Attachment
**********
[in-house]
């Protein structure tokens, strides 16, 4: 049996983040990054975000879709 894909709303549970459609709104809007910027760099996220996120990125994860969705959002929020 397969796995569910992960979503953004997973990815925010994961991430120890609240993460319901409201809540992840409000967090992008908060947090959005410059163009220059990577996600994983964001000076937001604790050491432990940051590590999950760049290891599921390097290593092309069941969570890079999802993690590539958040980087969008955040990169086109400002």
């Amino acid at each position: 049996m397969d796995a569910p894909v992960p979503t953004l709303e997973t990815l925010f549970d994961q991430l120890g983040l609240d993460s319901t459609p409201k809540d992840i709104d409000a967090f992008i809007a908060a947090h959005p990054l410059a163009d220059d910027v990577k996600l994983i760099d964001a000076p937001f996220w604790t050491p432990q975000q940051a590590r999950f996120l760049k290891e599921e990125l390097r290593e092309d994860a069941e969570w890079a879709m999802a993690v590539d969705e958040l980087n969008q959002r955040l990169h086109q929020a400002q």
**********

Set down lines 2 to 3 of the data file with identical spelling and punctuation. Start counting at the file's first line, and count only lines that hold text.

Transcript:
């Protein structure tokens, strides 16, 4: 049996983040990054975000879709 894909709303549970459609709104809007910027760099996220996120990125994860969705959002929020 397969796995569910992960979503953004997973990815925010994961991430120890609240993460319901409201809540992840409000967090992008908060947090959005410059163009220059990577996600994983964001000076937001604790050491432990940051590590999950760049290891599921390097290593092309069941969570890079999802993690590539958040980087969008955040990169086109400002």
């Amino acid at each position: 049996m397969d796995a569910p894909v992960p979503t953004l709303e997973t990815l925010f549970d994961q991430l120890g983040l609240d993460s319901t459609p409201k809540d992840i709104d409000a967090f992008i809007a908060a947090h959005p990054l410059a163009d220059d910027v990577k996600l994983i760099d964001a000076p937001f996220w604790t050491p432990q975000q940051a590590r999950f996120l760049k290891e599921e990125l390097r290593e092309d994860a069941e969570w890079a879709m999802a993690v590539d969705e958040l980087n969008q959002r955040l990169h086109q929020a400002q």